Acquiring a star quarterback is tough

It’s becoming clear that the NFL is becoming a quarterback league. Any team looking to make themselves a contender has to have a quarterback at the top of their priority list. Teams are paying around $30 million a season to have a franchise quarterback, and that is only in the case of extensions. Teams also try and trade up for a quarterback. They often trade three or four picks from day one and day two of the draft to take a quarterback that might become successful.

The problem is drafting these quarterbacks comes at a risk. Despite the confidence teams have drafting players at other positions in the first round, they will take a risk for a quarterback. There is no exact definition of what a franchise quarterback is, but I usually estimate that there is a two out of five chance that a quarterback that you draft in the first round works out. In a winner take all league, that is worth it. But the problem is if it is not the right quarterback. One GM said that drafting the wrong quarterback a mistake that costs your team five years.

So the next thought is to get a quarterback in free agency. This does happen and this year was a banner year for it. Teams were able to compete in a winner take all competition to sign Kirk Cousins and Case Keenum. Now, these quarterbacks are indeed not the top of the league. Keenum is often questioned as a “one-year wonder.” However, these quarterbacks were in the market to get $30 million a year and have a lot of it guaranteed. It is also a winner-take-all bidding war with many teams interested and big price tags.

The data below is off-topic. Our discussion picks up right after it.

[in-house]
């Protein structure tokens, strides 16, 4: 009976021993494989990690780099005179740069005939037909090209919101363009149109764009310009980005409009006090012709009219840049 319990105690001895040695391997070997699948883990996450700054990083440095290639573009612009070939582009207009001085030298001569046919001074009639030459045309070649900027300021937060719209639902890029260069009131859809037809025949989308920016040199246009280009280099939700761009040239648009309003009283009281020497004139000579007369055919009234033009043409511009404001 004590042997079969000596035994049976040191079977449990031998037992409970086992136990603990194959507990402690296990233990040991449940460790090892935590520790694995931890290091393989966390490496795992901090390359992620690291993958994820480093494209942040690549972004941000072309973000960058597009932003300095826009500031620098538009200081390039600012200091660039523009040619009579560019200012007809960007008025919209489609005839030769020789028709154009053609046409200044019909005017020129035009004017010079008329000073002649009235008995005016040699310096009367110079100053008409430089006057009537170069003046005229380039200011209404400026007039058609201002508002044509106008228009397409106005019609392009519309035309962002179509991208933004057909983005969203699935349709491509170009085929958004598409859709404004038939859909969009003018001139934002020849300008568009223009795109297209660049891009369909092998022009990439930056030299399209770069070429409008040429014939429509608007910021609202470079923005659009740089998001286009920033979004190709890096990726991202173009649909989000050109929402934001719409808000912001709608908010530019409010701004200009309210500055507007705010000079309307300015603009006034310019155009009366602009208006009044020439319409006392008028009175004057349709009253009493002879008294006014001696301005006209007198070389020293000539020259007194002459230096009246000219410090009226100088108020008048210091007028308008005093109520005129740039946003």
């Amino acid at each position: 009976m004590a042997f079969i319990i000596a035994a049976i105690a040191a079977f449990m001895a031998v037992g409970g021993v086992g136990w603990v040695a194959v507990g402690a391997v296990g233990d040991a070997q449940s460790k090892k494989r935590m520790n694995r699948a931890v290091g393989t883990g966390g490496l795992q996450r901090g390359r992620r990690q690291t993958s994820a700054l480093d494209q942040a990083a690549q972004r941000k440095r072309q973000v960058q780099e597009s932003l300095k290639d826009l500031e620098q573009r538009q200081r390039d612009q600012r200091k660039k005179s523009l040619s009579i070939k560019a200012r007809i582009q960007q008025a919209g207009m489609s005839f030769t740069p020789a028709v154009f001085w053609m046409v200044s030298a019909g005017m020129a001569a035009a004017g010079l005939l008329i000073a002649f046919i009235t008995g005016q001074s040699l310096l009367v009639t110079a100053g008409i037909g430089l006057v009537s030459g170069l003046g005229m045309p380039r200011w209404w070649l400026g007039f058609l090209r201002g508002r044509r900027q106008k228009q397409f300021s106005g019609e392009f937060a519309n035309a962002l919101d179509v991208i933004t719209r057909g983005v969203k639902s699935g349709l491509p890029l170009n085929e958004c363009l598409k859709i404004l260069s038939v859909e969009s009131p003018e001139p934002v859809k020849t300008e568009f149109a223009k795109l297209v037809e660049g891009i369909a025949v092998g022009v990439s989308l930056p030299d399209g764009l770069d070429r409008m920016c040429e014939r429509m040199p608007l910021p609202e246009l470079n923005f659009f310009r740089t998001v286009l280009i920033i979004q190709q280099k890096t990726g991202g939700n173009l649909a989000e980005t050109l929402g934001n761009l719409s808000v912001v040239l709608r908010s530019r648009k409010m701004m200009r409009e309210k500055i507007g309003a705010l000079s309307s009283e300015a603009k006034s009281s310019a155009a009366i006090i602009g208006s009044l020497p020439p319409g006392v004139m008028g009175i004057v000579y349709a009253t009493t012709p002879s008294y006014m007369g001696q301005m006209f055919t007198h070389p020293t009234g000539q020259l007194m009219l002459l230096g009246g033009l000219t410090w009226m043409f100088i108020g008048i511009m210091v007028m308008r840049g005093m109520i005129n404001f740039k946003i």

So there is no perfect way for GMs to acquire a quarterback, but that is what makes the NFL offseason one to watch. You have to look at what teams have a franchise quarterback and hope yours has one to win. However, either way of acquiring one is a roll of the dice.

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